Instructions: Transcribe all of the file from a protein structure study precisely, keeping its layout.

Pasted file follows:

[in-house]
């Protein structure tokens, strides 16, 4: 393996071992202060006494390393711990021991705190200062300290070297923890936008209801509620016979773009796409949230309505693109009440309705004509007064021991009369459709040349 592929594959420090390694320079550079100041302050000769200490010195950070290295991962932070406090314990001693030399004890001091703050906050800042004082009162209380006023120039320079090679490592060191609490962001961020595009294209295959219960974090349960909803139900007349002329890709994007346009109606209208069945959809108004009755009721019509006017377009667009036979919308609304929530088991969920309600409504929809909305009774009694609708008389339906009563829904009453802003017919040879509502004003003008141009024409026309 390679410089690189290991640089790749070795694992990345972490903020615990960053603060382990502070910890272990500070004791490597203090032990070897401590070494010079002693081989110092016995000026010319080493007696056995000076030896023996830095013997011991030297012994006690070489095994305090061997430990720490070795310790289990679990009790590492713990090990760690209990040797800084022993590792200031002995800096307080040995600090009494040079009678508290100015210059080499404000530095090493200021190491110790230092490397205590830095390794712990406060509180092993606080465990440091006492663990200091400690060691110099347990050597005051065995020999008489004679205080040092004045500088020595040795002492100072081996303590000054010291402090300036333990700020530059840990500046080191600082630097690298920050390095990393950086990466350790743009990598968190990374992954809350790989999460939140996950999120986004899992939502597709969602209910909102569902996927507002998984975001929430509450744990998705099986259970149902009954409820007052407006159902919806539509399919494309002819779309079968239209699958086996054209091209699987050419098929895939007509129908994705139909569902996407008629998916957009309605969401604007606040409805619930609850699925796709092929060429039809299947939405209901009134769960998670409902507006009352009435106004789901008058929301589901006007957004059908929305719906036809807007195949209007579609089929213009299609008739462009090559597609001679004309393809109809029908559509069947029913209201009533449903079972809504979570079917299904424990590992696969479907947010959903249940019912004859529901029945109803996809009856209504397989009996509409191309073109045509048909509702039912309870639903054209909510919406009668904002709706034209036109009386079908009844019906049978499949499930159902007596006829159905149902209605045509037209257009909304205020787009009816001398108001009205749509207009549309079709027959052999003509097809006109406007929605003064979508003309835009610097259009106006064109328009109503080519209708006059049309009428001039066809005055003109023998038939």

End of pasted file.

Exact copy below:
[in-house]
């Protein structure tokens, strides 16, 4: 393996071992202060006494390393711990021991705190200062300290070297923890936008209801509620016979773009796409949230309505693109009440309705004509007064021991009369459709040349 592929594959420090390694320079550079100041302050000769200490010195950070290295991962932070406090314990001693030399004890001091703050906050800042004082009162209380006023120039320079090679490592060191609490962001961020595009294209295959219960974090349960909803139900007349002329890709994007346009109606209208069945959809108004009755009721019509006017377009667009036979919308609304929530088991969920309600409504929809909305009774009694609708008389339906009563829904009453802003017919040879509502004003003008141009024409026309 390679410089690189290991640089790749070795694992990345972490903020615990960053603060382990502070910890272990500070004791490597203090032990070897401590070494010079002693081989110092016995000026010319080493007696056995000076030896023996830095013997011991030297012994006690070489095994305090061997430990720490070795310790289990679990009790590492713990090990760690209990040797800084022993590792200031002995800096307080040995600090009494040079009678508290100015210059080499404000530095090493200021190491110790230092490397205590830095390794712990406060509180092993606080465990440091006492663990200091400690060691110099347990050597005051065995020999008489004679205080040092004045500088020595040795002492100072081996303590000054010291402090300036333990700020530059840990500046080191600082630097690298920050390095990393950086990466350790743009990598968190990374992954809350790989999460939140996950999120986004899992939502597709969602209910909102569902996927507002998984975001929430509450744990998705099986259970149902009954409820007052407006159902919806539509399919494309002819779309079968239209699958086996054209091209699987050419098929895939007509129908994705139909569902996407008629998916957009309605969401604007606040409805619930609850699925796709092929060429039809299947939405209901009134769960998670409902507006009352009435106004789901008058929301589901006007957004059908929305719906036809807007195949209007579609089929213009299609008739462009090559597609001679004309393809109809029908559509069947029913209201009533449903079972809504979570079917299904424990590992696969479907947010959903249940019912004859529901029945109803996809009856209504397989009996509409191309073109045509048909509702039912309870639903054209909510919406009668904002709706034209036109009386079908009844019906049978499949499930159902007596006829159905149902209605045509037209257009909304205020787009009816001398108001009205749509207009549309079709027959052999003509097809006109406007929605003064979508003309835009610097259009106006064109328009109503080519209708006059049309009428001039066809005055003109023998038939």